|The first excerpt represents the past or something you must release, and is drawn from The Prince by Nicolo Machiavelli:
and willing to follow a banner if only someone will raise it.
Nor is there to be seen at present one in whom she can place more hope
than in your illustrious house,[*] with its valour and fortune,
favoured by God and by the Church of which it is now the chief, and
which could be made the head of this redemption. This will not be
difficult if you will recall to yourself the actions and lives of the
men I have named. And although they were great and wonderful men, yet
they were men, and each one of them had no more opportunity than the
present offers, for their enterprises were neither more just nor
easier than this, nor was God more their friend than He is yours.
[*] Giuliano de Medici. He had just been created a cardinal by Leo X.
|The second excerpt represents the present or the deciding factor of the moment, and is drawn from Tess of the d'Urbervilles, A Pure Woman by Thomas Hardy:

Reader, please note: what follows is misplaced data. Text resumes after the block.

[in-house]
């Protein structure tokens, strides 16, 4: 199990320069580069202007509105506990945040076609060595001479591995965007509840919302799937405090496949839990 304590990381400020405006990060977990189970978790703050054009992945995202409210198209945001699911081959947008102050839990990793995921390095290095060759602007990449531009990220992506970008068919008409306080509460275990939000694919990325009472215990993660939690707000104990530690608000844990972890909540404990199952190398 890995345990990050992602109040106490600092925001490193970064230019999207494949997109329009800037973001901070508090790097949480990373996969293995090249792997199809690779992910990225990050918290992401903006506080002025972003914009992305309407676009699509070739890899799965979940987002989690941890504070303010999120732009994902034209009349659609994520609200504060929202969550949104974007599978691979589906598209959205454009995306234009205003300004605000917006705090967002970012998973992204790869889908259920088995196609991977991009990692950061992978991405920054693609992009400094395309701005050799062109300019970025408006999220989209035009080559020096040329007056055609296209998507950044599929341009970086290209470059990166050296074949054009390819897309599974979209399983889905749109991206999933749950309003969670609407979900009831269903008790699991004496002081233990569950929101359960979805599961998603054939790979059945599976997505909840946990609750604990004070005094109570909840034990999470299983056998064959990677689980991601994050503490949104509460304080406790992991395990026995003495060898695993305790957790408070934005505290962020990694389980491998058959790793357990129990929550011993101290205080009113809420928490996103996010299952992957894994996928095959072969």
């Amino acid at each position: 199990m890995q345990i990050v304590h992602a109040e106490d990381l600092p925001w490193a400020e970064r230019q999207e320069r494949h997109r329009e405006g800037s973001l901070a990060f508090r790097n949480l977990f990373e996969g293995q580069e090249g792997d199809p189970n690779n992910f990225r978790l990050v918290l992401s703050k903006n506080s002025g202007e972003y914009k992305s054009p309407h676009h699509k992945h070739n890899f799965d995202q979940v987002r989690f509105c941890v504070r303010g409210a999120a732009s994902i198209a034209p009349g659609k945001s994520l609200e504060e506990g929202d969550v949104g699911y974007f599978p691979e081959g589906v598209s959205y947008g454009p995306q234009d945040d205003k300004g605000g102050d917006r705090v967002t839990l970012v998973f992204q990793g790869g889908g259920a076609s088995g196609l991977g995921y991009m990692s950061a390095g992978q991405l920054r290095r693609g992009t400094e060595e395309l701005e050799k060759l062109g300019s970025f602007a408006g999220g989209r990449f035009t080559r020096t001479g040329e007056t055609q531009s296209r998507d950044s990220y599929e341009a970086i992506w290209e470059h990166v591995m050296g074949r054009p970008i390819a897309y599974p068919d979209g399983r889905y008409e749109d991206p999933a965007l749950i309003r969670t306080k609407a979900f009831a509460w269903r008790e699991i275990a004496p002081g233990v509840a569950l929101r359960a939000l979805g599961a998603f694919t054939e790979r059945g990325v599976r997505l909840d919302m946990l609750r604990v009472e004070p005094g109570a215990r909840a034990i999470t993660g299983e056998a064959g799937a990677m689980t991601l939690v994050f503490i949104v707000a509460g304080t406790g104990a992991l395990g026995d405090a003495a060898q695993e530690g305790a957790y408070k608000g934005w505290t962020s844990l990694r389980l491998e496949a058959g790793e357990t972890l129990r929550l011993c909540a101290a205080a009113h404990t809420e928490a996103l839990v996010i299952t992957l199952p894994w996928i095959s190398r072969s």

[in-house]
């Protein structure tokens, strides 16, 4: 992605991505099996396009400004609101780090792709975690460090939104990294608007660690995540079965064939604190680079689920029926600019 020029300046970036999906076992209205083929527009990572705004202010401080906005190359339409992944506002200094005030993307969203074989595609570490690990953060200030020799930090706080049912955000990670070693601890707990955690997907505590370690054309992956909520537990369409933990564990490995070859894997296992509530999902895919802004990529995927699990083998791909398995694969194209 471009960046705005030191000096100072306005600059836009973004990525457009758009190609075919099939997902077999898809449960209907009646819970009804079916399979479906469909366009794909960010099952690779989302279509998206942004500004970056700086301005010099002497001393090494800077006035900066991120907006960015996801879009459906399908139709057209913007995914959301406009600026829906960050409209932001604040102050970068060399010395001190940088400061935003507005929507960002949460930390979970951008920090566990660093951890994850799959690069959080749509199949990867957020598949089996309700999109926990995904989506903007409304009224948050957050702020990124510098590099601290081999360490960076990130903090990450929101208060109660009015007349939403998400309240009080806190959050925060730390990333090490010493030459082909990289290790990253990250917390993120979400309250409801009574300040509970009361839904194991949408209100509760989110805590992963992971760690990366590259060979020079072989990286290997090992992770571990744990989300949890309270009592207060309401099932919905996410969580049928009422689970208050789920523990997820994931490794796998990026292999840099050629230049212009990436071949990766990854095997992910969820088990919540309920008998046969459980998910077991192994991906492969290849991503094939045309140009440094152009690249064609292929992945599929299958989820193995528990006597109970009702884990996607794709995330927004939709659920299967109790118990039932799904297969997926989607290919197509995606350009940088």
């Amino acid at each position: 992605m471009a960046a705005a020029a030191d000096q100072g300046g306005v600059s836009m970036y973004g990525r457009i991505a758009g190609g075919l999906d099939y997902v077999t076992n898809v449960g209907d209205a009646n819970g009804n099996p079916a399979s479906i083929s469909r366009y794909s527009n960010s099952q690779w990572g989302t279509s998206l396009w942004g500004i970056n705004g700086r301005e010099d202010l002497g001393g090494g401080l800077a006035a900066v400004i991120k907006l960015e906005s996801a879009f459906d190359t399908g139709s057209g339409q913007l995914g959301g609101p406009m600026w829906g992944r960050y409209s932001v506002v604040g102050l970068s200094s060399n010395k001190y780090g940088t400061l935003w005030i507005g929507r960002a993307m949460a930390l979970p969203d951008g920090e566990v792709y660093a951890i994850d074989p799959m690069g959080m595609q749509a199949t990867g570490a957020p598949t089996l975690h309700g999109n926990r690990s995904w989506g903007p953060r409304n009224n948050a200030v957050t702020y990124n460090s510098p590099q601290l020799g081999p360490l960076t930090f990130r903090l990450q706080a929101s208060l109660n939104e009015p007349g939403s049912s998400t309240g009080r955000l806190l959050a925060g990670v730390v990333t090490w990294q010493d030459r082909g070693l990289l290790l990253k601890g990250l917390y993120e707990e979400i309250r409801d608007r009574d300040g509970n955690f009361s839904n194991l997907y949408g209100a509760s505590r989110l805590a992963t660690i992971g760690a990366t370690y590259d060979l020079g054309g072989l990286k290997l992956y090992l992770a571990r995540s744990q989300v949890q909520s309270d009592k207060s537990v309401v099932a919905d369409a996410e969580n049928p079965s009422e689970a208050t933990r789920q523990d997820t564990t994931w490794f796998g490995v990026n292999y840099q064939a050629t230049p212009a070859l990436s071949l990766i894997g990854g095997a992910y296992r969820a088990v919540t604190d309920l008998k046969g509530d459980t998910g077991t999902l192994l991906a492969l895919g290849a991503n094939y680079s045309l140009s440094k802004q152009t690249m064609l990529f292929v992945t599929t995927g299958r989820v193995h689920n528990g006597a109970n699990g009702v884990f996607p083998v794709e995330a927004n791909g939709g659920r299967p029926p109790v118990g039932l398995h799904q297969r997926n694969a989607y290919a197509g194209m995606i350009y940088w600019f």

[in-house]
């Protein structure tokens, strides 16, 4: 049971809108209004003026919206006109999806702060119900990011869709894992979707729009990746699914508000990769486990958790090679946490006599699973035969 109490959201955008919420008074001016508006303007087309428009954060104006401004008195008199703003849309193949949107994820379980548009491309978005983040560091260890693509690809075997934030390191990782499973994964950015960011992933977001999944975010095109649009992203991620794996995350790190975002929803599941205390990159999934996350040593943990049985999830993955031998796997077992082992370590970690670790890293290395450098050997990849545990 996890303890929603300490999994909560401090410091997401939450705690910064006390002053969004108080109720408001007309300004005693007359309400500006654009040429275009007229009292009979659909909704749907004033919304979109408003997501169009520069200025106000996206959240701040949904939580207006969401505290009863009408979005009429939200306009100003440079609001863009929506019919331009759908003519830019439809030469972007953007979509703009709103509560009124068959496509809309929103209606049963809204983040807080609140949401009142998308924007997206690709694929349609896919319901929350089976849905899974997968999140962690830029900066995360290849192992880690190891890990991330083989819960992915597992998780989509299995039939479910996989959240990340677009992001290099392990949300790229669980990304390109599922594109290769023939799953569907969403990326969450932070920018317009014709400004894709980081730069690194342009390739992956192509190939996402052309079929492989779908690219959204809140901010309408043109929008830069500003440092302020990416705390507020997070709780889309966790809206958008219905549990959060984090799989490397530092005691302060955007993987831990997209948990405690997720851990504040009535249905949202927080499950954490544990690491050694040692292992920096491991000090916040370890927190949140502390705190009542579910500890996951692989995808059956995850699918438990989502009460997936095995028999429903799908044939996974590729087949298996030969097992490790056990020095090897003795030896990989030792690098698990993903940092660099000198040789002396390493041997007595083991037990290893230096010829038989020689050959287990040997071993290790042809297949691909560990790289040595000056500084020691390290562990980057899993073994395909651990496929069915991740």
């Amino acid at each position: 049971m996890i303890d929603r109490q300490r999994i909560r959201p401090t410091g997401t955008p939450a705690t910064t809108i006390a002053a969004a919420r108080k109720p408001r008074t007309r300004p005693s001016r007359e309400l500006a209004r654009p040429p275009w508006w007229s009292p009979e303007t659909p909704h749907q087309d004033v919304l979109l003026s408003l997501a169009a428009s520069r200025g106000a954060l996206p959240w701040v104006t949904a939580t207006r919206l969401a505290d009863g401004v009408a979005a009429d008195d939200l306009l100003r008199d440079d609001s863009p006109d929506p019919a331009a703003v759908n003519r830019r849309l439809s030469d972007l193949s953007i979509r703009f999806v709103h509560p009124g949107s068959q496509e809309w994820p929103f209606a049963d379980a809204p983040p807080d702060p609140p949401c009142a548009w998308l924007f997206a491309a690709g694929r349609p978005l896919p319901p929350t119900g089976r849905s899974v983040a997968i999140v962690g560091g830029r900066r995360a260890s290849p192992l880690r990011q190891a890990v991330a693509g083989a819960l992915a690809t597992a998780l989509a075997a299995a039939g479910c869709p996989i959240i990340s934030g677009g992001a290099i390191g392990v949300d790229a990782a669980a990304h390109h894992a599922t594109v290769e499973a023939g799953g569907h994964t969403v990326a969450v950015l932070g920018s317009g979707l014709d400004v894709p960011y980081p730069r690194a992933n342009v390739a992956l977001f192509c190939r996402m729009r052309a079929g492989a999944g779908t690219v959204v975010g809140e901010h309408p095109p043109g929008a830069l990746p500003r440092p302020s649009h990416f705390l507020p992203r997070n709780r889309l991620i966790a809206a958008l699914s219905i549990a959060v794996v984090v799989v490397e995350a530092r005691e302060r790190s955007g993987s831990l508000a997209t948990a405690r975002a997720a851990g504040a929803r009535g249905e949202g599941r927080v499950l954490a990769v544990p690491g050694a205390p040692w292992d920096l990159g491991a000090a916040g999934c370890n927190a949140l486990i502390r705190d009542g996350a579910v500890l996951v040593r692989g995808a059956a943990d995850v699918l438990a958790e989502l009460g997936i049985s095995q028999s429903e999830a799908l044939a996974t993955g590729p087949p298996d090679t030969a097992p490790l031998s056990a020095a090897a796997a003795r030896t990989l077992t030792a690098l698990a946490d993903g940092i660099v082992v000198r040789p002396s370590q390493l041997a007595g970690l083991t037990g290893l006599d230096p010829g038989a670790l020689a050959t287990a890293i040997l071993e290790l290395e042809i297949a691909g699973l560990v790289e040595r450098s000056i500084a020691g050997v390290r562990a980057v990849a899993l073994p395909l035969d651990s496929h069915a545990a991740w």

"Tess, why did you say 'no' in such a positive way?"
he asked her in the course of a few days.
"Don't ask me. I told you why--partly. I am not good
enough--not worthy enough."
"How? Not fine lady enough?"
"Yes--something like that," murmured she. "Your
friends would scorn me."
"Indeed, you mistake them--my father and mother.
As for my brothers, I don't care----" He clasped his
fingers behind her back to keep her from slipping away.
Tess of the d'Urbervilles, A Pure Woman
|The third excerpt represents the future or something you must embrace, and is drawn from Eryxias by Platonic Imitator:
of the game at draughts, borrowed from the Republic, etc. It has also in
many passages the ring of sophistry. On the other hand, the rather
unhandsome treatment which is exhibited towards Prodicus is quite unlike
the urbanity of Plato.
Yet there are some points in the argument which are deserving of attention.
(1) That wealth depends upon the need of it or demand for it, is the first
anticipation in an abstract form of one of the great principles of modern
political economy, and the nearest approach to it to be found in an ancient
writer. (2) The resolution of wealth into its simplest implements going on
to infinity is a subtle and refined thought. (3) That wealth is relative
to circumstances is a sound conception. (4) That the arts and sciences